France gears up for violent New Year’s Eve clashes as Macron deploys 100,000 riot police

Up to 100,000 military-trained police are gearing up for what could be violent clashes in Paris following talks New Year’s celebrations may be hijacked by not one, but two massive crowds of protesters. French Interior Minister Christophe Castaner made the announcement, adding that “military and firefighters throughout the territory will be added to this safety device”. It comes as New Year’s Eve in France remains one of the nights with the highest death toll.

The EU member state has an average of 15-20 deaths on December 31 each and every year.

Mr Castaner added that there is no “particular terrorist threat but the level of risk is always high”.

The Paris Metro is part suspended this New Years Eve due to strike action.

This has caused significant disruption following French President Emmanuel Macron’s crippling reforms, with the strike being one of the longest the nation has faced since the 1980s.

Mr Macron last week called on transport unions to suspend strikes over pension reform during the Christmas holidays to avoid travel disruption – but his appeal failed, and industrial action has now entered its 23rd day – taking it past the 22-day strike of 1995 in protest against welfare cutbacks.

Philippe Martinez, general secretary of the General Confederation of Labour (CGT) gave no hint of any possible compromise, despite Mr Macron’s conciliatory tone days earlier.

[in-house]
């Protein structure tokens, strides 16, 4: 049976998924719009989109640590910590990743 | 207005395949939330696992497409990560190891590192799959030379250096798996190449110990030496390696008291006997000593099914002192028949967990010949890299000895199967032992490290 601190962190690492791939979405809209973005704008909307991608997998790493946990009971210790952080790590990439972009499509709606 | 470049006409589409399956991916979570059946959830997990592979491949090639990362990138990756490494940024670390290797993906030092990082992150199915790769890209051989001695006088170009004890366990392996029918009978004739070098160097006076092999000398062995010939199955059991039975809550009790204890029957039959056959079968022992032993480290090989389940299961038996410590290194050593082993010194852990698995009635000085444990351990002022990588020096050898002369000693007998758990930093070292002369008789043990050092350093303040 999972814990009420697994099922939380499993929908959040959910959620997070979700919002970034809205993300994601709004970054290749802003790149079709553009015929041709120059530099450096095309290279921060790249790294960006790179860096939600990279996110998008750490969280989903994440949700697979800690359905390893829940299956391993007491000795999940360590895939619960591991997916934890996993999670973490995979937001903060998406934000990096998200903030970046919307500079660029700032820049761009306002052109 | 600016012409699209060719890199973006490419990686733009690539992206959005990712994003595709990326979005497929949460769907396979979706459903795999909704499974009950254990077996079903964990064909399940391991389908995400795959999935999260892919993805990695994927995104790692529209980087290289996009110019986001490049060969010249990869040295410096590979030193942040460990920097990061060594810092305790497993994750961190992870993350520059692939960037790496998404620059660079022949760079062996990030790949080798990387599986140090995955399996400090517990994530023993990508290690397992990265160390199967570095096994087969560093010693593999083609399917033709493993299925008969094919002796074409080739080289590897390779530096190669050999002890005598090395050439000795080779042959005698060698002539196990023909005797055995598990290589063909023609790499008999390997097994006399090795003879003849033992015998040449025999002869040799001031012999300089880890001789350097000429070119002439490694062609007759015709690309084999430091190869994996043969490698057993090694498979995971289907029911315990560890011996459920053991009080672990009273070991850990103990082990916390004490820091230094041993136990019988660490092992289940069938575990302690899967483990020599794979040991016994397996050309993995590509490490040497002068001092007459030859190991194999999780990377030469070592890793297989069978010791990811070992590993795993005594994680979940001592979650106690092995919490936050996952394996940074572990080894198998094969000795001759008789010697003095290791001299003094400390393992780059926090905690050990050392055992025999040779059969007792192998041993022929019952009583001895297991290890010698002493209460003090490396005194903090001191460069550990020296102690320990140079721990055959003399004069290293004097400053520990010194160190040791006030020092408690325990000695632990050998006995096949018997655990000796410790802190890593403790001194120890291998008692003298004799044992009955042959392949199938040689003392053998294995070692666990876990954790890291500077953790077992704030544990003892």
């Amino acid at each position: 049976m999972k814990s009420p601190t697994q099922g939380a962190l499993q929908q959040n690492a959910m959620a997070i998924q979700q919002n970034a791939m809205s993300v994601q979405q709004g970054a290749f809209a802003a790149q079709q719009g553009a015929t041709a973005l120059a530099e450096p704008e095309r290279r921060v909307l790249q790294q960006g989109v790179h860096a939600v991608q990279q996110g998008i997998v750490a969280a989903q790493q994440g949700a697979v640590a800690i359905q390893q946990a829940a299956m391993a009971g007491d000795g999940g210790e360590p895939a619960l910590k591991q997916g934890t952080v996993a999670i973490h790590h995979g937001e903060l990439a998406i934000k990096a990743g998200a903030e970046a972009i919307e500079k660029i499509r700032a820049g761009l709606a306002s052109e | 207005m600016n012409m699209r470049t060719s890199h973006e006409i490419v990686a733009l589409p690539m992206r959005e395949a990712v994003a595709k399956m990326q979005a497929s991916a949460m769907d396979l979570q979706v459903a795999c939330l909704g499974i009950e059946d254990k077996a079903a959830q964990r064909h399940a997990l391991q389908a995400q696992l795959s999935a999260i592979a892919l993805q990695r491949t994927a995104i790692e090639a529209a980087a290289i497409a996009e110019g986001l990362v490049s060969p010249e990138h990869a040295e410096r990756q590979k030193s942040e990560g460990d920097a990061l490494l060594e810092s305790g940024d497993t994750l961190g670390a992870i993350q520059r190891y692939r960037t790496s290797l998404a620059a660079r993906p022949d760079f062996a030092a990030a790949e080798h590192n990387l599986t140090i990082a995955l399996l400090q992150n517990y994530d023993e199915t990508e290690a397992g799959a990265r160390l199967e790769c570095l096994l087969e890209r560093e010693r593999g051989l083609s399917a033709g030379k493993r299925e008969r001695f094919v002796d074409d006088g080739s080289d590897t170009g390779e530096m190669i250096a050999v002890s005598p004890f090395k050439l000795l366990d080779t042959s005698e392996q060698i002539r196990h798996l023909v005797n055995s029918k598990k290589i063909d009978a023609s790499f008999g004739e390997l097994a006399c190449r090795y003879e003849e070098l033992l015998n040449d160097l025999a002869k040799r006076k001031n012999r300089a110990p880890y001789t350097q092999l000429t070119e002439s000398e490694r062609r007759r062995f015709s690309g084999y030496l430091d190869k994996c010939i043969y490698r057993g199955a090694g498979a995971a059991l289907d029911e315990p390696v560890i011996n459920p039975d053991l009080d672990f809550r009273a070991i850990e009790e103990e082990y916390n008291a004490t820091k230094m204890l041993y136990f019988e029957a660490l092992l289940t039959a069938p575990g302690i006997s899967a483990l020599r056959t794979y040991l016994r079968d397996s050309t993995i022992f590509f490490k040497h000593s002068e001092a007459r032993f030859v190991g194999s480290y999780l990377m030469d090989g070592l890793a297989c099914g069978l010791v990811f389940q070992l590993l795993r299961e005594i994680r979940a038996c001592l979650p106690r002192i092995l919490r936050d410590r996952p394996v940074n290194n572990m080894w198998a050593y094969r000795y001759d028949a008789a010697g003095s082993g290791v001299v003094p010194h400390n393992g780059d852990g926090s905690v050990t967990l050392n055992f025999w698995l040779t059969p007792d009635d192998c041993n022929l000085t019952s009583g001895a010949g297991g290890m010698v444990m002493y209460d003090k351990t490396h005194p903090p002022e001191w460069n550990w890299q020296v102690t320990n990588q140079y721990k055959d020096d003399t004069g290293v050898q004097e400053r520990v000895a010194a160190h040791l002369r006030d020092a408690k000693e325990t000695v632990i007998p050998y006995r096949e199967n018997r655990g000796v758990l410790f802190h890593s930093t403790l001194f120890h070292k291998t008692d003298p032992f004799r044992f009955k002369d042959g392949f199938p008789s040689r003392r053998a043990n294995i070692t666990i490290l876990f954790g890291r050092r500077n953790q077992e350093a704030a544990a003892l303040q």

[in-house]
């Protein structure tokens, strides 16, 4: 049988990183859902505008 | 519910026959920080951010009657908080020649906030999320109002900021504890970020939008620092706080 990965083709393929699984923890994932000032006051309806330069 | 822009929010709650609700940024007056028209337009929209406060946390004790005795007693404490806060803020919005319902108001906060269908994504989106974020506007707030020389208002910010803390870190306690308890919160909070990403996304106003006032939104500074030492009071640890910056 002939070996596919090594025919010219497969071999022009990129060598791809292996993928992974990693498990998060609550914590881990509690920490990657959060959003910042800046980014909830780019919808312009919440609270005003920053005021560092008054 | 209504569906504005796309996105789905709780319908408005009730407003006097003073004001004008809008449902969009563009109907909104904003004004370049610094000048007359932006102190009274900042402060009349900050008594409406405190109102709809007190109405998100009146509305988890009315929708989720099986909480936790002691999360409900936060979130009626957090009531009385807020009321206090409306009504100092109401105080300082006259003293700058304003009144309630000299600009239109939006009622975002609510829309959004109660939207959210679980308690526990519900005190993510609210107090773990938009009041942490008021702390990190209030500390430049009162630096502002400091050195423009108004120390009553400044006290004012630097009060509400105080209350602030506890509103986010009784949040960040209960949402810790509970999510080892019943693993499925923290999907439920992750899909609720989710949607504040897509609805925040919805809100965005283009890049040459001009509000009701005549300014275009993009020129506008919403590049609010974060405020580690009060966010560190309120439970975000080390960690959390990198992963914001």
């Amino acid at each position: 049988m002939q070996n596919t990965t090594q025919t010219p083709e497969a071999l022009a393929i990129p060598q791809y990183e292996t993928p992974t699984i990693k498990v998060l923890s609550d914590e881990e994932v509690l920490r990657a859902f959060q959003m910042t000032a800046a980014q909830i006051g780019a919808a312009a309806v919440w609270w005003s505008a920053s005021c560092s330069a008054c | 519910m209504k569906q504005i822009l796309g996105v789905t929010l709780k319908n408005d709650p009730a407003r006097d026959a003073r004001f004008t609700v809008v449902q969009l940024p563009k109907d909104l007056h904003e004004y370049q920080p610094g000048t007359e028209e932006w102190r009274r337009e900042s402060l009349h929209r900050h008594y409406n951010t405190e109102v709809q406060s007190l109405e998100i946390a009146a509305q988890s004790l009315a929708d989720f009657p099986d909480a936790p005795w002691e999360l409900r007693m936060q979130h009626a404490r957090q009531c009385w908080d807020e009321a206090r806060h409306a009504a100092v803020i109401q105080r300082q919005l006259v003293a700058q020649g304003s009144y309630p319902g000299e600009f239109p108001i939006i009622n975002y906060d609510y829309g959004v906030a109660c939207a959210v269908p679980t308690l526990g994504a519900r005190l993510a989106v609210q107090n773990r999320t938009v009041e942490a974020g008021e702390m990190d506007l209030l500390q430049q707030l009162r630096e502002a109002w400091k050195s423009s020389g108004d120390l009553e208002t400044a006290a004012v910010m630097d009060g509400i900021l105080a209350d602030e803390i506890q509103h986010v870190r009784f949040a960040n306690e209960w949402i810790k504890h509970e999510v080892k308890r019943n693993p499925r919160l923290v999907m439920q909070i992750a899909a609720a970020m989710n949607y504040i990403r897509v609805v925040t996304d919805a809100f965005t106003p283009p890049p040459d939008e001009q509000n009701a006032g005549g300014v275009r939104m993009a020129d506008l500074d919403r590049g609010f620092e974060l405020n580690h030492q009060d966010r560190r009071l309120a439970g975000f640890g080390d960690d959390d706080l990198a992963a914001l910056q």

He said: “It’s a strong movement and still supported by public opinion.”

The strike, which began on December 5, stemmed from anger at Mr Macron’s controversial pensions.

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The overhaul would see workers in some sectors – including the railways – lose their early-retirement benefits, while millions more would see their pensions reduced.

Added to the stress of the rail strike, Mr Macron has also been relentlessly battling the Yellow Vest protests, which have seen tens of thousands wage war on his government over his hated ecumenic policies.

The Yellow Vest protests initially drew the support of thousands of people across the nation.

Demonstrations began in response to rising fuel costs, which the French government justified as funding for eco-friendly projects.

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But they quickly turned violent when they began more than a year ago in November 2018, with up to nine people dying after being caught up in the violence.

Cars and buildings were set on fire and gutted, with the furious protests badly damaging the French economy.

The Yellow Vest movement, known as gilets jaunes, is now fuelled by a belief that economic injustice and ‘elitism’ exists in French policy.

Mr Macron addressed his nation on TV earlier in the year, calling himself “arrogant” for not having done so sooner.

Additional reporting by Maria Ortega.

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